This is where I’ve realized that as a parent I needed to learn more about how human beings are made by God to function. I needed to read books about child development as well as adolescence. I needed to remember the yearnings that I had as a teenager and realize that those yearnings were not individual to me, but normal for all people. Everybody wants a hug at some point, even the teenage male who thinks he has it all together.

One way that we can grow in our aptitude to give and receive love is by tackling the issues that put a stopper in our love wells. It takes courage, patience and trust in God to deal with the soul wounds of our past. In 1996 our marriage hit rough waters. Doug aptly described this time as "individual hurricanes colliding to form one massive storm". It wasn’t fun.

But it was a needed season of learning. Although as young Christians we read a lot of Christian books and recognized a few areas in our personal lives that needed healing, we had no idea that our souls were icebergs. All of us can be blind to the deep issues within.

In order to work on our marriage, we needed to address many of the unseen areas of our lives. This meant doing inventories of the rooms in our soul. Consider the soul the realm of the emotions, the mind: memories and thought processes, and the will. Faithful ministers in our local church and a wonderful ministry called Freedom in Christ, founded by Neil Anderson helped us through this stage of our marriage.

That same year we also had our third child. If we hadn't seized the courage to "go deep" within ourselves, be humble, receive counsel, and change by God's transforming power, we would have lived a miserable life together and our children would have suffered greatly.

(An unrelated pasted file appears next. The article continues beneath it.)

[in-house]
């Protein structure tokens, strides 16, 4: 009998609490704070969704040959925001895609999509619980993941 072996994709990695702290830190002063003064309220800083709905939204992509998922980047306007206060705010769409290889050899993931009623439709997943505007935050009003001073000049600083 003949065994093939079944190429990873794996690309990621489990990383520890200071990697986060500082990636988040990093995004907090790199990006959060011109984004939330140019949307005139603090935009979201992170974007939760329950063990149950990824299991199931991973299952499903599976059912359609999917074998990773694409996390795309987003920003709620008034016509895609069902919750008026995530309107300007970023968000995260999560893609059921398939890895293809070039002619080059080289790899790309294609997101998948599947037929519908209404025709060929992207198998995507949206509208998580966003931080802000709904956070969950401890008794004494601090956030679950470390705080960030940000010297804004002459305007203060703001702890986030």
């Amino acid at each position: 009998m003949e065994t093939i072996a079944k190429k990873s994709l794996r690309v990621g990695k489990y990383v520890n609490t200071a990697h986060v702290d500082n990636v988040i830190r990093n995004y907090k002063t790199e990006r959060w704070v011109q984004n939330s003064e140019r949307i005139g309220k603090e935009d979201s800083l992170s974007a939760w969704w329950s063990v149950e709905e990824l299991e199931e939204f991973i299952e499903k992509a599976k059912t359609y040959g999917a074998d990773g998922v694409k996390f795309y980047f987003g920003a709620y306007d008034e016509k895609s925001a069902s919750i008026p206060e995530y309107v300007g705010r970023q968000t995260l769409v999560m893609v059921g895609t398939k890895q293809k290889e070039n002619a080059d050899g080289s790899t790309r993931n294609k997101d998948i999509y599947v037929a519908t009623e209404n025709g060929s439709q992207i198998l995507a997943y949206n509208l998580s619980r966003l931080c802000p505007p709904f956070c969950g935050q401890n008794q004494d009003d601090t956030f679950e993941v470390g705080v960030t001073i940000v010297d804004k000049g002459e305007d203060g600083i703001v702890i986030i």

I write this twenty years later and every now and then I ask myself, "Do my kids see my past or my present?"  While too much introspection can be harmful, this question causes me to keep my ears open to the whispers of my heavenly Father who knows me unashamedly, sees me completely and loves me unconditionally.  Philippians 1:6b says: He who begun a good work in you will complete it...Yay! 

Oh, what would we do without our faithful God! He is our loving Potter! His hands are gentle and his ways are gracious. We do not have to ever fear going to him with our issues. Because of His cleansing blood, we can carry no shame, no weight, and no condemnation. What we don't see, he shows us when we ask. He'll carry us through the pain of bad memories and difficult seasons. He'll set us down at his throne of healing and restoration. He is a faithful parent who loves his kids!

A few books that were instrumental in not only helping me model our heavenly Father's parenting but also helped me overcome my own obstacles that were robbing my children of a emotionally healed mother were: Seven Longings of the Human Heart by Mike Bickle, The Five Love Languages by Gary Chapman, Victory Over the Darkness by Neil AndersonThe Root of Rejection by Joyce Meyer. A wonderful book I've recently discovered about the power of memories and thoughts is Switch On Your Brain by Dr. Caroline Leaf

Thank you for taking the time to read. 

Lord Jesus, help us to be convinced of your love for us. We love you because 
you first loved us. You extend love to us even when we sin. Your love covers our sins. Your faithful love reaches down and helps us when we don't know how to help ourselves. Give us courage to see and remove the stoppers in our love wells. Our desire as parents and caregivers is to love well. Thank you God.